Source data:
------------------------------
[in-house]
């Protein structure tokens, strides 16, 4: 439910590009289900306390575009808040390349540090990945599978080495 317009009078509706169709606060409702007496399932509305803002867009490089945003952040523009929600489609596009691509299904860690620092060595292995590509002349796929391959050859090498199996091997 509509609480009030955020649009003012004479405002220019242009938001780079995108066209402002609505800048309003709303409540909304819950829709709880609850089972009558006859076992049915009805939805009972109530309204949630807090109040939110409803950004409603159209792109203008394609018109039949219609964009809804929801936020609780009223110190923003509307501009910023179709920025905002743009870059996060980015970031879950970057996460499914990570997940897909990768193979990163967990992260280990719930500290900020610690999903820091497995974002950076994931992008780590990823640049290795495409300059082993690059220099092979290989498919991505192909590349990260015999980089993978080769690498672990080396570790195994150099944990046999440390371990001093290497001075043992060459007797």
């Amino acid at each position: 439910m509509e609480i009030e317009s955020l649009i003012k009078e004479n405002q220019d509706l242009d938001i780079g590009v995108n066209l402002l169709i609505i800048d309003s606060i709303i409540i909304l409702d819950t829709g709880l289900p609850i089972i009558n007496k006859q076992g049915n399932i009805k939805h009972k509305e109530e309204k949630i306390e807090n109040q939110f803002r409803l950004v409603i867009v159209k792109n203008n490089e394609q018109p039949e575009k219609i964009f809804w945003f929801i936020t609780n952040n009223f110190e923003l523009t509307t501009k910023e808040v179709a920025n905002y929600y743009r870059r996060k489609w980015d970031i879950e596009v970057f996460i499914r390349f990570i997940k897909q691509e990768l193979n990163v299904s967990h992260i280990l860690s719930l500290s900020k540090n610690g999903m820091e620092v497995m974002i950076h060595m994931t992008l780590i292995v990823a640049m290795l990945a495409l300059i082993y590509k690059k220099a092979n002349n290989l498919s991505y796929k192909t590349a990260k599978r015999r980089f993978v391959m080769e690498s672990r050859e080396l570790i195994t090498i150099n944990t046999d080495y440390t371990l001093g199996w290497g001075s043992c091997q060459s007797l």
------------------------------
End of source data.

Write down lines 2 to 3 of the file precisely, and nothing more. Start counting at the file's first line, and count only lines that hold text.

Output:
């Protein structure tokens, strides 16, 4: 439910590009289900306390575009808040390349540090990945599978080495 317009009078509706169709606060409702007496399932509305803002867009490089945003952040523009929600489609596009691509299904860690620092060595292995590509002349796929391959050859090498199996091997 509509609480009030955020649009003012004479405002220019242009938001780079995108066209402002609505800048309003709303409540909304819950829709709880609850089972009558006859076992049915009805939805009972109530309204949630807090109040939110409803950004409603159209792109203008394609018109039949219609964009809804929801936020609780009223110190923003509307501009910023179709920025905002743009870059996060980015970031879950970057996460499914990570997940897909990768193979990163967990992260280990719930500290900020610690999903820091497995974002950076994931992008780590990823640049290795495409300059082993690059220099092979290989498919991505192909590349990260015999980089993978080769690498672990080396570790195994150099944990046999440390371990001093290497001075043992060459007797």
């Amino acid at each position: 439910m509509e609480i009030e317009s955020l649009i003012k009078e004479n405002q220019d509706l242009d938001i780079g590009v995108n066209l402002l169709i609505i800048d309003s606060i709303i409540i909304l409702d819950t829709g709880l289900p609850i089972i009558n007496k006859q076992g049915n399932i009805k939805h009972k509305e109530e309204k949630i306390e807090n109040q939110f803002r409803l950004v409603i867009v159209k792109n203008n490089e394609q018109p039949e575009k219609i964009f809804w945003f929801i936020t609780n952040n009223f110190e923003l523009t509307t501009k910023e808040v179709a920025n905002y929600y743009r870059r996060k489609w980015d970031i879950e596009v970057f996460i499914r390349f990570i997940k897909q691509e990768l193979n990163v299904s967990h992260i280990l860690s719930l500290s900020k540090n610690g999903m820091e620092v497995m974002i950076h060595m994931t992008l780590i292995v990823a640049m290795l990945a495409l300059i082993y590509k690059k220099a092979n002349n290989l498919s991505y796929k192909t590349a990260k599978r015999r980089f993978v391959m080769e690498s672990r050859e080396l570790i195994t090498i150099n944990t046999d080495y440390t371990l001093g199996w290497g001075s043992c091997q060459s007797l």